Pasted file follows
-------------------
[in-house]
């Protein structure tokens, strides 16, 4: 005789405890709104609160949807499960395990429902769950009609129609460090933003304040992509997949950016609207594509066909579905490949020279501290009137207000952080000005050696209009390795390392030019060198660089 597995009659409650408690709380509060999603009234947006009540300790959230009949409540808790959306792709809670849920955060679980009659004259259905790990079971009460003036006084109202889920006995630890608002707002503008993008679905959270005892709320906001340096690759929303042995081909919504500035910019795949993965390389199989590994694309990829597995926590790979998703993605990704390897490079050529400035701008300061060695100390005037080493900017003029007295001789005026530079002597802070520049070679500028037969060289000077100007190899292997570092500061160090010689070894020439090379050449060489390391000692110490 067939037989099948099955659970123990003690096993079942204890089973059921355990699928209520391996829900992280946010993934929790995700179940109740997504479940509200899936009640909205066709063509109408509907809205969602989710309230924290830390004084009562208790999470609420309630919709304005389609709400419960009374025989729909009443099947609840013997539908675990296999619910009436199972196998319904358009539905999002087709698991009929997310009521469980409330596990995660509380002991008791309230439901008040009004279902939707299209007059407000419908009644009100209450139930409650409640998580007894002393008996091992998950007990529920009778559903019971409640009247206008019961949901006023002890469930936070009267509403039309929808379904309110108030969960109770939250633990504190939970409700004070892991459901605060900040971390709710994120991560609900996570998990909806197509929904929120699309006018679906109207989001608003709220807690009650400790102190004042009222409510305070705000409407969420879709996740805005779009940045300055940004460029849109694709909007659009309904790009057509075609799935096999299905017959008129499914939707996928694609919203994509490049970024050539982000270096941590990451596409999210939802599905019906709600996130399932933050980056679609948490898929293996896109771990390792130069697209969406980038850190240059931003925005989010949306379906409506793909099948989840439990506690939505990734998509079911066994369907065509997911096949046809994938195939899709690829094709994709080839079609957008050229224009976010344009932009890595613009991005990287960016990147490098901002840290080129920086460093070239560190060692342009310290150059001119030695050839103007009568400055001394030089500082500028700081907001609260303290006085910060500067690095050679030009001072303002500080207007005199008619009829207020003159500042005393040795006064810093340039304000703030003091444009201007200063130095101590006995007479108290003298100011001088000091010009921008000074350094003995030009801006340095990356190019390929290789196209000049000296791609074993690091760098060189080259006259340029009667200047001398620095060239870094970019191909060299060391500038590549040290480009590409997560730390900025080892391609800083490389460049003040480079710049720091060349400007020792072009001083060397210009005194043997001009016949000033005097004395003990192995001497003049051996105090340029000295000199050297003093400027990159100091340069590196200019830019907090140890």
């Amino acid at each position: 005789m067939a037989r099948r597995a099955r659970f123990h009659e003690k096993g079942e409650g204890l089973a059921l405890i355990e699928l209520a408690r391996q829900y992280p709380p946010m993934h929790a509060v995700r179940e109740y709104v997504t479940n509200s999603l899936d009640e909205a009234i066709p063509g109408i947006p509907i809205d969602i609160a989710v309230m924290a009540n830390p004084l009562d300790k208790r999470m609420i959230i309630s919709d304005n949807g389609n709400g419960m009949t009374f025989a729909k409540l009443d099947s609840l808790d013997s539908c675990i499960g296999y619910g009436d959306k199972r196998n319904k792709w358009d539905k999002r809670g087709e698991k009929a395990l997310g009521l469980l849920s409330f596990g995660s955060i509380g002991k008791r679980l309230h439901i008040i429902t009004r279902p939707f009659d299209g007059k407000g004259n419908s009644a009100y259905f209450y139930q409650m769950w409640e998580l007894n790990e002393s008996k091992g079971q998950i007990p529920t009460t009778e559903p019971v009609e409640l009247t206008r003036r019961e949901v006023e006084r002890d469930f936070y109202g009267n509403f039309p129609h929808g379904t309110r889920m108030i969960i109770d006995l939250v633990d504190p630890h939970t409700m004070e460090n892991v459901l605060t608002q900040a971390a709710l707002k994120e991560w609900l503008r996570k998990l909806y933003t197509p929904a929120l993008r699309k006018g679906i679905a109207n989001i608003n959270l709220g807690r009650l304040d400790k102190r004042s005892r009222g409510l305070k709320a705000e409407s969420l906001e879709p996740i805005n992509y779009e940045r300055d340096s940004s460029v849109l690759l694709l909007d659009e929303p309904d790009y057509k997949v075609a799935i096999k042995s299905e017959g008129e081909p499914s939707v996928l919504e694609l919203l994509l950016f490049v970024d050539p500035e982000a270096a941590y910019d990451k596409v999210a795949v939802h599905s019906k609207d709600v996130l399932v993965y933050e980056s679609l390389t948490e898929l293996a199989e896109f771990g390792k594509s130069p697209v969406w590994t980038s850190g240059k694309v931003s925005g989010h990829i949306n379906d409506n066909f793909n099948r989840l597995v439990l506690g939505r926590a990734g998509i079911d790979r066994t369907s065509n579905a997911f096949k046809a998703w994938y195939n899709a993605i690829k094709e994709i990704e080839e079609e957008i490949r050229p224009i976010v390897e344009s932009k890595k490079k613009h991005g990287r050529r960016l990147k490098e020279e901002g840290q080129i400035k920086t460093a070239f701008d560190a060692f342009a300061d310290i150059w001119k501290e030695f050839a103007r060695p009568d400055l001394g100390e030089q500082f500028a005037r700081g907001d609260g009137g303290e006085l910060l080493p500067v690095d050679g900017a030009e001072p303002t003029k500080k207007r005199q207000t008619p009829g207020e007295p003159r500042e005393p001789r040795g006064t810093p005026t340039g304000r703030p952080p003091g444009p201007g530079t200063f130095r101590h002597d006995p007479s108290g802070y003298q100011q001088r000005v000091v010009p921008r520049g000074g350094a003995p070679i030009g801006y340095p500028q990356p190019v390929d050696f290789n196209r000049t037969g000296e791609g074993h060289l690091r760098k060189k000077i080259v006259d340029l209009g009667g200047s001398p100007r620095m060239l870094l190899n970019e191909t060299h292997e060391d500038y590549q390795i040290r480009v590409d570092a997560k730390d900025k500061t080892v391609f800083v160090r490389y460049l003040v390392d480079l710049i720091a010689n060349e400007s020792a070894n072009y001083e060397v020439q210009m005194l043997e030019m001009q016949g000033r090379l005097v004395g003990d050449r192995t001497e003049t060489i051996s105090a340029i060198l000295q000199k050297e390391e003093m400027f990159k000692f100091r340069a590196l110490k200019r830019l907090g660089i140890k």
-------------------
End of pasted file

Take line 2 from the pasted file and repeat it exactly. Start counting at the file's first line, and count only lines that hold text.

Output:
């Protein structure tokens, strides 16, 4: 005789405890709104609160949807499960395990429902769950009609129609460090933003304040992509997949950016609207594509066909579905490949020279501290009137207000952080000005050696209009390795390392030019060198660089 597995009659409650408690709380509060999603009234947006009540300790959230009949409540808790959306792709809670849920955060679980009659004259259905790990079971009460003036006084109202889920006995630890608002707002503008993008679905959270005892709320906001340096690759929303042995081909919504500035910019795949993965390389199989590994694309990829597995926590790979998703993605990704390897490079050529400035701008300061060695100390005037080493900017003029007295001789005026530079002597802070520049070679500028037969060289000077100007190899292997570092500061160090010689070894020439090379050449060489390391000692110490 067939037989099948099955659970123990003690096993079942204890089973059921355990699928209520391996829900992280946010993934929790995700179940109740997504479940509200899936009640909205066709063509109408509907809205969602989710309230924290830390004084009562208790999470609420309630919709304005389609709400419960009374025989729909009443099947609840013997539908675990296999619910009436199972196998319904358009539905999002087709698991009929997310009521469980409330596990995660509380002991008791309230439901008040009004279902939707299209007059407000419908009644009100209450139930409650409640998580007894002393008996091992998950007990529920009778559903019971409640009247206008019961949901006023002890469930936070009267509403039309929808379904309110108030969960109770939250633990504190939970409700004070892991459901605060900040971390709710994120991560609900996570998990909806197509929904929120699309006018679906109207989001608003709220807690009650400790102190004042009222409510305070705000409407969420879709996740805005779009940045300055940004460029849109694709909007659009309904790009057509075609799935096999299905017959008129499914939707996928694609919203994509490049970024050539982000270096941590990451596409999210939802599905019906709600996130399932933050980056679609948490898929293996896109771990390792130069697209969406980038850190240059931003925005989010949306379906409506793909099948989840439990506690939505990734998509079911066994369907065509997911096949046809994938195939899709690829094709994709080839079609957008050229224009976010344009932009890595613009991005990287960016990147490098901002840290080129920086460093070239560190060692342009310290150059001119030695050839103007009568400055001394030089500082500028700081907001609260303290006085910060500067690095050679030009001072303002500080207007005199008619009829207020003159500042005393040795006064810093340039304000703030003091444009201007200063130095101590006995007479108290003298100011001088000091010009921008000074350094003995030009801006340095990356190019390929290789196209000049000296791609074993690091760098060189080259006259340029009667200047001398620095060239870094970019191909060299060391500038590549040290480009590409997560730390900025080892391609800083490389460049003040480079710049720091060349400007020792072009001083060397210009005194043997001009016949000033005097004395003990192995001497003049051996105090340029000295000199050297003093400027990159100091340069590196200019830019907090140890």